From the beginning of January to the middle of March, the College’s Charter of Dotation, dating from 1546 and listing Trinity’s endowments, underwent extensive conservation treatment at the Fitzwilliam Museum’s Book and Manuscript Conservation Workshop.
The Charter, which is written on seven skins of vellum connected by a green cord that bears a brown wax impression of the Great Seal, had suffered from a certain amount of neglect in past centuries. The parchment was heavily soiled with dark, sooty dirt, and fluctuating relative humidity, combined with rolled storage, had left the document distorted and extremely difficult to read. The seal had become detached in the past and had been tied back on upside-down!
Conservation treatment of this magnificent document involved highly detailed cleaning of the parchment to remove as much dirt as possible before the individual leaves were gently humidified and the distortions eased out. The cleaning process in particular demanded great concentration so that later annotations, some of them in pencil, were not removed along with the dirt. Three Mars plastic erasers were used in total, mostly cut up into tiny wedge-shaped pieces so that dirt could be removed from between the lines and the words!
During cleaning, it was interesting to find a trimming from the end of a quill hidden in the plica (fold) of the document: there is no way of telling quite how long it had been concealed in the fold, but even if it is not from the pen of the original scribe, it must be several centuries old. Evidence such as this is always preserved during conservation treatment and the trimming has been mounted in the box with the conserved Charter.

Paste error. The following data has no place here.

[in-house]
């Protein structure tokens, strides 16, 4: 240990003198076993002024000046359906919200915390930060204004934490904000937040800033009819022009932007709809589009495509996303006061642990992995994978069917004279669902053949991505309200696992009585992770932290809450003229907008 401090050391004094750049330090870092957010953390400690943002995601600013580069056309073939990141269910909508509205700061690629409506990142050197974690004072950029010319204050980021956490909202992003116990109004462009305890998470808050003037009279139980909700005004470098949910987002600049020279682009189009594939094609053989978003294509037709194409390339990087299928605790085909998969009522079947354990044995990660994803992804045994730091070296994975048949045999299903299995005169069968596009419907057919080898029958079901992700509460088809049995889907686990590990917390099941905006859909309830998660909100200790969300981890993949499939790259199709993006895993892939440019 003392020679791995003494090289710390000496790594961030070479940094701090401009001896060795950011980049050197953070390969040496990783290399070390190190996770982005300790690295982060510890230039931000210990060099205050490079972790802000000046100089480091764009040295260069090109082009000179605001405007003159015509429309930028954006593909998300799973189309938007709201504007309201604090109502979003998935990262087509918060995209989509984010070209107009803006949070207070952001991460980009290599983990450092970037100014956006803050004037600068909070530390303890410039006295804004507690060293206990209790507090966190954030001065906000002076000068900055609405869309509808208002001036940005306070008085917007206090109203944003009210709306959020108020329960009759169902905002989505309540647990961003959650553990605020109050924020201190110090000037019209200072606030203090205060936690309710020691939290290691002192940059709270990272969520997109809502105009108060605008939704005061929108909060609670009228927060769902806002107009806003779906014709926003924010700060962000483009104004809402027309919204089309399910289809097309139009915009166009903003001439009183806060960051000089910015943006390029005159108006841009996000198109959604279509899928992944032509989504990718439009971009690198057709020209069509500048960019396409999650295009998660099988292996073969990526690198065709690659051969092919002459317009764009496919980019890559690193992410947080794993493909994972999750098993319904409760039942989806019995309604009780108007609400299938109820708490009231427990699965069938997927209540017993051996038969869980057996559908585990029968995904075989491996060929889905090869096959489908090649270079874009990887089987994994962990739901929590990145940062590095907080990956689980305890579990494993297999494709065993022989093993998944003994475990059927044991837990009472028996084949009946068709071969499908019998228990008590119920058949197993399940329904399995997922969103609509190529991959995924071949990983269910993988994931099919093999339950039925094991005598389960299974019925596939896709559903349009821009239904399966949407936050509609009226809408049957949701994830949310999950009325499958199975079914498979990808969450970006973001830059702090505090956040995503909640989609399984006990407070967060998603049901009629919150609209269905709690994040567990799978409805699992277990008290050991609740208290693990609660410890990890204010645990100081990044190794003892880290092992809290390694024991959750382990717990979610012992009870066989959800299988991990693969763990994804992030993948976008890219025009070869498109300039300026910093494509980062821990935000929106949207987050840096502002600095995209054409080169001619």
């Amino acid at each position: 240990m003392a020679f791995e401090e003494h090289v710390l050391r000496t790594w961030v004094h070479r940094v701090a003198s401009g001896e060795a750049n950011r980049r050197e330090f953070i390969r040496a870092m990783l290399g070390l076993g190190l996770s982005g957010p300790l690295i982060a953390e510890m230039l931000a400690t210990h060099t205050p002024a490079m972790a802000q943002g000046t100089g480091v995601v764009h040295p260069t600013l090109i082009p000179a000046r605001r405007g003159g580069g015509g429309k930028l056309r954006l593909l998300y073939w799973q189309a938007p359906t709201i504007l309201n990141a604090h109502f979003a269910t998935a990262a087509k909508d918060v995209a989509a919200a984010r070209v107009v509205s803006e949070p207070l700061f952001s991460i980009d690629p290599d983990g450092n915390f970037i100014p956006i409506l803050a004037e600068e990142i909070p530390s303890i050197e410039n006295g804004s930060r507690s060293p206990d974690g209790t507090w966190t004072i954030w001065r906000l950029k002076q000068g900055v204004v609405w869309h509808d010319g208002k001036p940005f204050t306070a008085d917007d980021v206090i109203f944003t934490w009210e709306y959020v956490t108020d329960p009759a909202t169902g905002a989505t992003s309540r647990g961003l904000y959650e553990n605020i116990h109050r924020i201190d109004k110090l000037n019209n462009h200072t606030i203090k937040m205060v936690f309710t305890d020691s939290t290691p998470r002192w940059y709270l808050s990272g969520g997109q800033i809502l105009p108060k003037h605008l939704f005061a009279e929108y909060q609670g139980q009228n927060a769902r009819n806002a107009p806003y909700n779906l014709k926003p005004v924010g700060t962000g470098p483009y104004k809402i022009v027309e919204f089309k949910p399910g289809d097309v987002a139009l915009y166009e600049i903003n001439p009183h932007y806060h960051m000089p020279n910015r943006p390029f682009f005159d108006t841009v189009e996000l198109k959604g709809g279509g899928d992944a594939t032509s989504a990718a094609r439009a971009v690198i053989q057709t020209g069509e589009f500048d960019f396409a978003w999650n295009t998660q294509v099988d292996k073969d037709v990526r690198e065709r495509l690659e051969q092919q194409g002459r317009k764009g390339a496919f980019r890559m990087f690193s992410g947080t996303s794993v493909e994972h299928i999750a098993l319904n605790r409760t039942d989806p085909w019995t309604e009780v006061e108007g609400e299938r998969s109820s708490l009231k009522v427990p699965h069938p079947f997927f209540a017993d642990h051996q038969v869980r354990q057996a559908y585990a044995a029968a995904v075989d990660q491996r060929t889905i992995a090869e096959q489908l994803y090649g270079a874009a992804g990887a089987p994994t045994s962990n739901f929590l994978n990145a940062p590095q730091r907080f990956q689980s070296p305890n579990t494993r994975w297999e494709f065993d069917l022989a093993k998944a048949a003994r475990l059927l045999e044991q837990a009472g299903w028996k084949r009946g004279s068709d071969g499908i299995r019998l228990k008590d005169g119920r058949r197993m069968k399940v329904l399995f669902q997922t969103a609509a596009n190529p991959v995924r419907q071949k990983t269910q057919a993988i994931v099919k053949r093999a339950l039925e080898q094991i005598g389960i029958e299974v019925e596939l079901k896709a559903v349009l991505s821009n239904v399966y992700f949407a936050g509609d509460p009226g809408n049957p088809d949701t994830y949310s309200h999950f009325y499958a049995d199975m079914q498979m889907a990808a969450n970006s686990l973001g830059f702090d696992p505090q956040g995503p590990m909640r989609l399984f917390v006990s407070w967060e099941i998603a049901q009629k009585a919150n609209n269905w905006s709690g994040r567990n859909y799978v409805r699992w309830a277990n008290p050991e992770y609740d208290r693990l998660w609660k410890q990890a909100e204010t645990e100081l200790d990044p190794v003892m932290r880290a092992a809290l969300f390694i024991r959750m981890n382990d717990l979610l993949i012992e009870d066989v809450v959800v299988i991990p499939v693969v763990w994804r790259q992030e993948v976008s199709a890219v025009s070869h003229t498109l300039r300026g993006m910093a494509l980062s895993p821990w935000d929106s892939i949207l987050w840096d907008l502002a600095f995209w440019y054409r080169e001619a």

The humidified and flattened parchment leaves needed to settle under weighted boards for several weeks so that they stabilised properly. During this time, a bespoke fitted box was made in the workshop to house the Charter and allow it to be displayed safely. The new box is made from archival materials and has a completely removable lid so that the base tray can act as an exhibition mount when the Charter is displayed, without further need to handle the original document. The box incorporates a contoured, padded recess to protect the seal and a window in which the quill trimming is displayed.
With thanks to Edward Cheese, ACR